It happens suddenly: last week you had a seemingly healthy betta fish, but now its eyes are buggy, foggy, and sticking out of its head. Unfortunately, your betta splendens is experiencing a symptom known as pop eye, in which fluid builds up behind the fish’s eye. Though never fun, a fresh environment, isolation, and medication will get your betta back to normal and prevent further outbreaks.
How to cure pop eye in betta fish
- Change the water regularly. The most common cause of popeye is dirty water, and the best form of prevention is frequently replacing the dirty tank water with fresh water. Always have clean water in the betta’s fish tank or bowl to ensure that it won’t get popeye.
- If your betta is kept in a bowl or tank that holds two gallons of water or less, do a 50% water change every week.
- If your betta is kept in a larger aquarium, change 10-25% of the total water every 2–4 weeks.
2. Clean your fish tank every 1–2 weeks. Clean the tank every week if you don’t have a filter and every two weeks if you do.
- Gently remove your betta fish with a net and place it into a separate clean bowl of water.
- Dump out all of the water in the fish tank, remove all rocks and decorations, and rinse them with clean water.
- Using a paper towel, scrub the inside walls of the tank.
- Put the rocks and decorations back in the tank and fill the tank most of the way with bottled drinking water or pretreated tap water before putting your betta fish back in
3. Keep the tank water warm. The natural habitat for betta fish is warm, stagnant water. Make sure the water is kept between 76 and 82 degrees Fahrenheit (24.4-27.7 degrees Celsius) in order to provide a healthy environment for your fish.
4. Keep the tank water slightly acidic. Use paper pH test strips to test how basic or acidic your betta’s water is. The pH should be kept at 6.5 or 7.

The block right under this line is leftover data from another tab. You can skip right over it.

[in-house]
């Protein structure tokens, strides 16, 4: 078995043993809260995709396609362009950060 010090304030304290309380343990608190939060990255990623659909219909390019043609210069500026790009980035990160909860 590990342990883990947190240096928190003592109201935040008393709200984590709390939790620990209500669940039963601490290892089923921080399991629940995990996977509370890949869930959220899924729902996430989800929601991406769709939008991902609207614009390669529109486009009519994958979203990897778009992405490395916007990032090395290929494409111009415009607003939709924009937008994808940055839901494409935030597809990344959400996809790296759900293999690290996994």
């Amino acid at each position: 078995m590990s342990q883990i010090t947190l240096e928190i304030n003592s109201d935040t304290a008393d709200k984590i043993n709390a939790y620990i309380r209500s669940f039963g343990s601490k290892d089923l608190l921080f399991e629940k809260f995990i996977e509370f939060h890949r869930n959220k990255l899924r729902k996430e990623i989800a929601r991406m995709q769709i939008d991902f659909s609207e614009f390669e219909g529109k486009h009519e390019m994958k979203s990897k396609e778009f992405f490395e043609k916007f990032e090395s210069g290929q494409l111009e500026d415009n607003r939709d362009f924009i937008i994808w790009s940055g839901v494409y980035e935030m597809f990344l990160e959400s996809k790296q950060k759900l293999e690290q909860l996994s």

- If the pH is too high, filter water through peat moss before putting it in the tank.
- If the pH is too low, add baking soda or shells to the tank.
5. Purchase a dH kit to determine water hardness. Bettas prefer soft water, so keep the dH at 25 or lower. Go to a pet store to get specialized products that can extract the magnesium and calcium from your water if it is too hard.
6. Carefully introduce new fish to the fish tank. Different fish require different environments, so make sure that you don’t add any fish to your tank that have conflicting environmental needs. Popeye often occurs when the tank water is not kept at the proper levels, and adding a new fish that thrives in a different kind of ecosystem might throw off those levels.
1.Isolate the betta fish. You should remove any hazardous decorations or aggressive fish from your betta’s environment. Your fish’s vision is most likely impaired, which means that the likelihood of running into sharp objects inside the aquarium or getting even more injured by other fish is higher. Avoid this easily by putting your fish in its own separate tank temporarily.
2. Put epsom salts in the fish tank. Epsom salt, or magnesium sulfate, does a good job of removing the fluid that’s built up behind your betta fish’s eye. Every three days, add one tablespoon for every 5 gallons (18.9 L) of water that your fish is in.
3. Add an antibiotic to the betta fish’s water. There are several different antibiotics that when added to the betta fish’s water, will make the popeye subside. Typically, you can purchase these antibiotics at pet stores.
- Put ampicillin in the fish tank and switch out the water every third day. Administer the medicine until a week after your fish’s popeye has gone away.
- If you catch the popeye early enough, you can use erythromycin, minocycline, trimethoprim, or sulfadimidine, which are all antibiotics typically used to treat fin rot.
4. Return your betta fish to its original tank after the swelling subsides. It can take anywhere from a couple weeks to a couple months for the swelling to go down, and even longer for cornea damage to improve. Reintroduce your betta to its original environment a couple of weeks after its eyes look their normal size.
- In more severe cases, one of the betta’s eyes might decay and fall off during the healing process. If this happens, keep your betta isolated permanently.